And we’ll see how it goes.

I anticipate that we’ll start it before school and it will be waiting for the kids when they return from school. 

Because I didn’t want them doing this all day long, I only made eight brain teaser cards with the idea that they’ll start working on it together and then if and when they get stuck on one, they can ‘pass’ and I’ll give them the next card–of course though they won’t collect that card’s candy.

If it takes a few days, it takes a few days. . .

st. patrick's day BRAIN TEASER scavenger hunt st. patrick's day BRAIN TEASER scavenger hunt | teachmama.com

st pattys day RIDDLE scavenger hunt

 

If you’d like to download the St. Patrick’s Day BRAIN TEASER Scavenger Hunt, here you are: st pattys day RIDDLE scavenger hunt

Please, if you choose to share this post (and we hope you do!), please share this link instead of the attachment page! Thank you!

 

The more that we can get our kids to use those brains, stretching the way they think about things and problem-solve, the better.

What are you doing for St. Patrick’s Day? Any last-minute fun things to add to our list?

 

 

How about some more fun St. Patty’s Day ideas? Check out: 

st. pattys day brain teaser scavenger hunt | teachmama.com

 

fyi: Some of the links in the post above are “affiliate links.” This means if you click on the link and purchase the item, I will receive an affiliate commission. Forever and always I recommend only products or services I use personally and believe will add value to my readers. I am disclosing this in accordance with the Federal Trade Commission’s 16 CFR, Part 255: “Guides Concerning the Use of Endorsements and Testimonials in Advertising.”  For more information, please see teachmama media, llc. disclosure policy

live focused: finding clarity in thoughts and actions

live focused: finding clarity in thoughts and actions | teachmama.com

live focused: finding clarity in thoughts and actions | teachmama.com

 

Oh friends. .  .February and March are always so glum for me.

What about you? Do you find that you fall into the winter doldrums this time of the year? If so, let’s power through it together.

Together.

This year, we’ve already done a whole lot of organizing.  YAY!

We’ve rekindled friendships and make relationships a priority. Woo-hooo!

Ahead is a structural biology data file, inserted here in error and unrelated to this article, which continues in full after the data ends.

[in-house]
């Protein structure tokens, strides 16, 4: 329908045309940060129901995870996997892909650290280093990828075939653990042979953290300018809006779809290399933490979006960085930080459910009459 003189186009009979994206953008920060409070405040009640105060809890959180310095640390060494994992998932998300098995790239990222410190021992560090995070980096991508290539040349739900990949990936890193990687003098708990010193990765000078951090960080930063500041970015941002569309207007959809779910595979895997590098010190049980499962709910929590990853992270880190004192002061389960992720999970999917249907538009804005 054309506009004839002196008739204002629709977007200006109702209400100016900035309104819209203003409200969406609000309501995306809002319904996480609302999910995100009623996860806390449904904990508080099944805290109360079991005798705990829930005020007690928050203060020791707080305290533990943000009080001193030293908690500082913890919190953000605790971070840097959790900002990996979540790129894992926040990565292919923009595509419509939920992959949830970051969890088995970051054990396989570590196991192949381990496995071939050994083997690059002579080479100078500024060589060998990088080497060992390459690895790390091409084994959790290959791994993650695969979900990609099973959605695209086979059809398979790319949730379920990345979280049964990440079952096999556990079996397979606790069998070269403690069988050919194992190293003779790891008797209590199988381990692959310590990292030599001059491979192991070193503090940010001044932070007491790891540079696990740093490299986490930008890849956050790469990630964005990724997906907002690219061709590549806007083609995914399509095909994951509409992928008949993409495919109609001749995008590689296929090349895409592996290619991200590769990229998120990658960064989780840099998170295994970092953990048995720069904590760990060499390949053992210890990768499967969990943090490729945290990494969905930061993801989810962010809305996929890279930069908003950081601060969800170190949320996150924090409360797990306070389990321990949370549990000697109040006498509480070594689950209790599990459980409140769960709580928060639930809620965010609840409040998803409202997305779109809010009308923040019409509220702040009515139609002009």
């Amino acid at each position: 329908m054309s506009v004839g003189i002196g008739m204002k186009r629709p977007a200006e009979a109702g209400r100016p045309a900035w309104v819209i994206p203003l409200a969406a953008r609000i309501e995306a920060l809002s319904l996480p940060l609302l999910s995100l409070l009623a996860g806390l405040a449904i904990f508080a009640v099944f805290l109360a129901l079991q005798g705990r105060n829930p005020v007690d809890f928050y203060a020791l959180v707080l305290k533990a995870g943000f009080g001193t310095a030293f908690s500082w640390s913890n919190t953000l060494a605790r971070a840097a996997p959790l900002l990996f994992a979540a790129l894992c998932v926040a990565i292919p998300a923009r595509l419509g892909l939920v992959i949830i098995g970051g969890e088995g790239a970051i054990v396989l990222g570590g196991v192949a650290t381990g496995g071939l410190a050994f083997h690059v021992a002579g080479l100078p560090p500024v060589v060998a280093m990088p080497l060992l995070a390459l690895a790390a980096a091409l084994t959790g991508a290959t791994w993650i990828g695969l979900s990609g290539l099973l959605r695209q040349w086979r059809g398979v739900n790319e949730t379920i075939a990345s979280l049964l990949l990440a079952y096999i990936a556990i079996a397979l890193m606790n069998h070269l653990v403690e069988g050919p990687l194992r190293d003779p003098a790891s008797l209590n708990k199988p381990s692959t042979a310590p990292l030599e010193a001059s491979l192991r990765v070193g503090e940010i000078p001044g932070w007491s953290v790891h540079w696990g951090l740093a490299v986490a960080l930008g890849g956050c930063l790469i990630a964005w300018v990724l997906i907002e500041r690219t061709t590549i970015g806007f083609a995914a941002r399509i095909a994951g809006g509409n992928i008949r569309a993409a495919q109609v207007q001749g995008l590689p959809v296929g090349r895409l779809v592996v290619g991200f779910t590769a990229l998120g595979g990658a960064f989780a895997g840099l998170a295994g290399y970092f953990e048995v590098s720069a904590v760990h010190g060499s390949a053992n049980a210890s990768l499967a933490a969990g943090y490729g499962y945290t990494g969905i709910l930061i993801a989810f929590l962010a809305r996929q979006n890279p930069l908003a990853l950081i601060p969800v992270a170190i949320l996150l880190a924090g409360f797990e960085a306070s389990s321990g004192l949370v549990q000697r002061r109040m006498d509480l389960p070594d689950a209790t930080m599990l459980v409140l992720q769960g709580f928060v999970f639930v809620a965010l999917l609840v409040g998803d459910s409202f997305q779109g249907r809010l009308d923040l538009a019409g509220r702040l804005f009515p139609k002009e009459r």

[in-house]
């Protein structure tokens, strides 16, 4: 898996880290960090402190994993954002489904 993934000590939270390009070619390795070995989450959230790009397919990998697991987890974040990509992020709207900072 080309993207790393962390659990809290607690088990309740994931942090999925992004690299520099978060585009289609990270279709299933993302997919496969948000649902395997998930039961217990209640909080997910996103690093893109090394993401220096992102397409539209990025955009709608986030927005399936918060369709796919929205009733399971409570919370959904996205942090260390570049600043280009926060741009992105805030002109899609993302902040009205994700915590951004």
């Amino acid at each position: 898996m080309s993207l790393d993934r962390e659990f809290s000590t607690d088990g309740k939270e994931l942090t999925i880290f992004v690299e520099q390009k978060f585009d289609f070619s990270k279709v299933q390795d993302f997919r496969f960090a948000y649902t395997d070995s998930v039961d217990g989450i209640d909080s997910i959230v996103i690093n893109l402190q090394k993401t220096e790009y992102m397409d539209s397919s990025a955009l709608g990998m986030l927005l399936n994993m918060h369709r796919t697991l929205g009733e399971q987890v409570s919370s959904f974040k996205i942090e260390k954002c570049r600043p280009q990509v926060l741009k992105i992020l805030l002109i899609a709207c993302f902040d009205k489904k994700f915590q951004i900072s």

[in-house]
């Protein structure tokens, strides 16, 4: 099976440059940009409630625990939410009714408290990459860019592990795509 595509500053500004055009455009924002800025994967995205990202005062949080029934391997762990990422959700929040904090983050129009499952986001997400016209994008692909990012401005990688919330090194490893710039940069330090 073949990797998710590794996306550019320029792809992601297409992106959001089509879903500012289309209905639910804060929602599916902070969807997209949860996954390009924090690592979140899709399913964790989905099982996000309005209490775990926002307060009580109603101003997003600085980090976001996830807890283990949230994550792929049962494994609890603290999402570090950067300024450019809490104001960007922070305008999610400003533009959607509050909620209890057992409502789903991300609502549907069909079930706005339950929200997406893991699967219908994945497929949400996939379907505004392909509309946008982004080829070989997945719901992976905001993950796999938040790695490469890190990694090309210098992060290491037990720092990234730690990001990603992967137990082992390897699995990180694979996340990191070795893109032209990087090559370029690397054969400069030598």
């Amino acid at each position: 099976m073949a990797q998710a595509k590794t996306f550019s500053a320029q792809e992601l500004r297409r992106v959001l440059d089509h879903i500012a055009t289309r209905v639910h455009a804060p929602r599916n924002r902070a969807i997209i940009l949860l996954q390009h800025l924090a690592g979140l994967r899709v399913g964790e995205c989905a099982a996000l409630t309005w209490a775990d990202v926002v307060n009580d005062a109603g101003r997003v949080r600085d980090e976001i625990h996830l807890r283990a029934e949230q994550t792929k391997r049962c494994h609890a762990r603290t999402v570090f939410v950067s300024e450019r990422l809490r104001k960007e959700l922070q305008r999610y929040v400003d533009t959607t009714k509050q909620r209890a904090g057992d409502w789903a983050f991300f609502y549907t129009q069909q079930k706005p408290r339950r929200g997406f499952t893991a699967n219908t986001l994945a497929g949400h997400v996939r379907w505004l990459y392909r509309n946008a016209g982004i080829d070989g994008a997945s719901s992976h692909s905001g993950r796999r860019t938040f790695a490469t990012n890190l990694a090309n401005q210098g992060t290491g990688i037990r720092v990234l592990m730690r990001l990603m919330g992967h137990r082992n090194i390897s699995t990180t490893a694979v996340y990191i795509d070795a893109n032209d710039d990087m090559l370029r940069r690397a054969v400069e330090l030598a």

Now is a great time to do some serious thinking and reflecting.

We’re going to figure some stuff out.

Here’s the skinny. . .

Live Focused–Finding Clarity in Thoughts and Actions: 

So often, our thoughts and actions are not aligned–we think one thing but say another.

live focused: finding clarity in thoughts and actions

We say one thing but do another.

And I truly believe that this is not always intentional. Rather, we’re so busy that we don’t give ourselves enough time to really think things through.

This month, let’s figure it out.

Let’s think about how we really feel and move forward from there, okay?

First, download the March #livefocused printable.

 

find clarity in thoughts and actions | teachmama.com #livefocused

 

You can find it here: live focused printable march – teachmama.com

(Please, if you choose to share it–and we hope you do!–please link to this post instead of the attachment page. Thank you!)

Then find a quiet place to think. 

Pour yourself a cup of coffee or a glass of wine.  And fill out the sheet.

Essentially, think about: 

What part of your household systems are working?

What needs to change?

How can you improve? 

clarity  livefocused  teachmama.comConsider the following areas: 

  • behavior — the kids’ behavior; your behavior; your spouse’s behavior; what is tolerated and not tolerated; behavior management systems
  • screen time — how much each day; monitoring; safety; sharing; care of devices
  • chores — what chores are done and by whom; rotation of chores; jobs around the house; family responsibilities
  • homework — where homework is completed; who helps with homework; rules and expectations about homework
  • activities — children activities; family activities; costs of activities; practices; child and adult responsibilities
  • communication — communication among family members, friends, and school; what is acceptable and not
  • other — think: religion, relationships; finances; health; jobs; etc.

Fill out the sheet.  And then get ready to make some changes.

This month I’ll share the resources I know of that may help in these areas; if you have others that work, I’d love for you to share them with us!

 

live focused in 2015 friendship teachmama.com sq

Are you in? Let me know, friends. I need to know I’m not walking alone on this journey!

  • share any of the photos here on your facebook page
  • share any of the photos here on your twitter or instagram page
  • share any of the photos here on your google + page or blog!

Tweet this:

  • tweet this: I am ready for some CLARITY this month! Join @teachmama and me: #livefocused bit.ly/TMclarity
  • tweet this: I am psyched to join @teachmama in her #livefocused 2015 adventure! Join me: http://ctt.ec/warK2+
  • tweet this: Do YOU want to live a more focused, intentional life this year? Join the #livefocused crew: http://ctt.ec/ad7NC+ @teachmama
  • tweet this: Make this year COUNT. Get focused. Live intentionally. http://ctt.ec/aq9Vy+ #livefocused @teachmama

Check it all out video-style: